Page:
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Last updated on April 16, 2014 at 14:14 EDT

Parents of cancer patients face traumatic stress

November 11, 2005

NEW YORK (Reuters Health) – Most parents of children
undergoing cancer treatment report symptoms of post-traumatic
stress disorder (PTSD), according to a new report.

PTSD can arise when someone experiences intensely stressful
events, and symptoms may include chronic anxiety, vivid
flashbacks, and difficulties with sleeping and concentrating.

Dr. Anne E. Kazak and colleagues from Children’s Hospital
of Philadelphia and University of Pennsylvania used
standardized scales to evaluate PTSD symptoms in 119 mothers
and 52 fathers of 171 children being treated for a childhood
cancer.

The average PTSD scores for mothers and fathers were within
the range of moderate PTSD, the team reports in the Journal of
Clinical Oncology. All but one parent reported symptoms
consistent with at least mild PTSD.

More than two thirds of the mothers and over half of the
fathers had PTSD within the moderate-to-severe range, the
results indicate. In families in which both parents
participated in the survey, 79 percent had at least one parent
with moderate-to-severe PTSD.

“These data raise complex issues regarding the meaning of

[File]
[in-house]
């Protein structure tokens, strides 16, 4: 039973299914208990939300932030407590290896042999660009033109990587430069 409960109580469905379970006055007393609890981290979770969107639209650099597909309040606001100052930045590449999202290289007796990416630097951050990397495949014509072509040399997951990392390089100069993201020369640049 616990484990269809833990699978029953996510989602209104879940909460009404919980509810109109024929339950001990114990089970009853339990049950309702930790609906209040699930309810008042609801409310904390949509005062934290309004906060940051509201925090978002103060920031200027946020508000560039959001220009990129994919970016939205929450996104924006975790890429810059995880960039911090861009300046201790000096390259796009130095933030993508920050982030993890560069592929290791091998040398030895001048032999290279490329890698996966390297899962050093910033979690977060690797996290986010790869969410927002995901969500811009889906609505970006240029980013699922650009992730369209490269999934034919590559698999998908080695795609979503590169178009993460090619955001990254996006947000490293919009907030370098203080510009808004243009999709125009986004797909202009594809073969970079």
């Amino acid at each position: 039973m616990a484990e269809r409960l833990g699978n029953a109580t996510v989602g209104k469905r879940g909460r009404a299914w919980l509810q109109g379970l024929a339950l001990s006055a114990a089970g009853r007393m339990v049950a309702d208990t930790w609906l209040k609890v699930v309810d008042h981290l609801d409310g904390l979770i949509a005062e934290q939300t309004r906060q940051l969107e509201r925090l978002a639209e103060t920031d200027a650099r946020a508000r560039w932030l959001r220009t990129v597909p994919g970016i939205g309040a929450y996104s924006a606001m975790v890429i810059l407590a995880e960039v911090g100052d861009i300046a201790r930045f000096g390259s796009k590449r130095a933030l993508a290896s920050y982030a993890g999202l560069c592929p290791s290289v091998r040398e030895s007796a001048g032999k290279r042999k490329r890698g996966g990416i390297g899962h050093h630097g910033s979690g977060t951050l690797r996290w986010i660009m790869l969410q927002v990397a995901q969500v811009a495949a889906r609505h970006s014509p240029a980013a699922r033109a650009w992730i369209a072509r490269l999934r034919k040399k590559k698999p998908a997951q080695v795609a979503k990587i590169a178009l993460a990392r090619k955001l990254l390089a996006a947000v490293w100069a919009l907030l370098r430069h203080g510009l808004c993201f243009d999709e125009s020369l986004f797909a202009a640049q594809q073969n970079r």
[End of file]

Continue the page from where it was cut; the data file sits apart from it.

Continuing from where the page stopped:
elevated PTSD symptoms during treatment,” the investigators
write.

“Given the high rate of prevalence of PTSD symptoms, for
example, it would be inappropriate to assume that PTSD symptoms
indicate psychiatric impairment,” they advise. For many people,
the symptoms are “part of the process of responding and
reacting to one’s circumstances and may be adaptive in certain
ways.”

Nonetheless, “Brief and efficacious treatments have been
developed to assist parents in adjusting to their child’s
diagnosis and treatment, and effective psychological treatments
for posttraumatic disorders have been developed,” writes Dr.
Sharon Manne from Fox Chase Cancer Center, Philadelphia, in a
related editorial.

By helping parents “address their own psychological
well-being,” Dr. Kazak and colleagues point out, “we may be
best assuring that the psychological needs of the patients are
also met.”

SOURCE: Journal of Clinical Oncology, October 20, 2005.


Source: reuters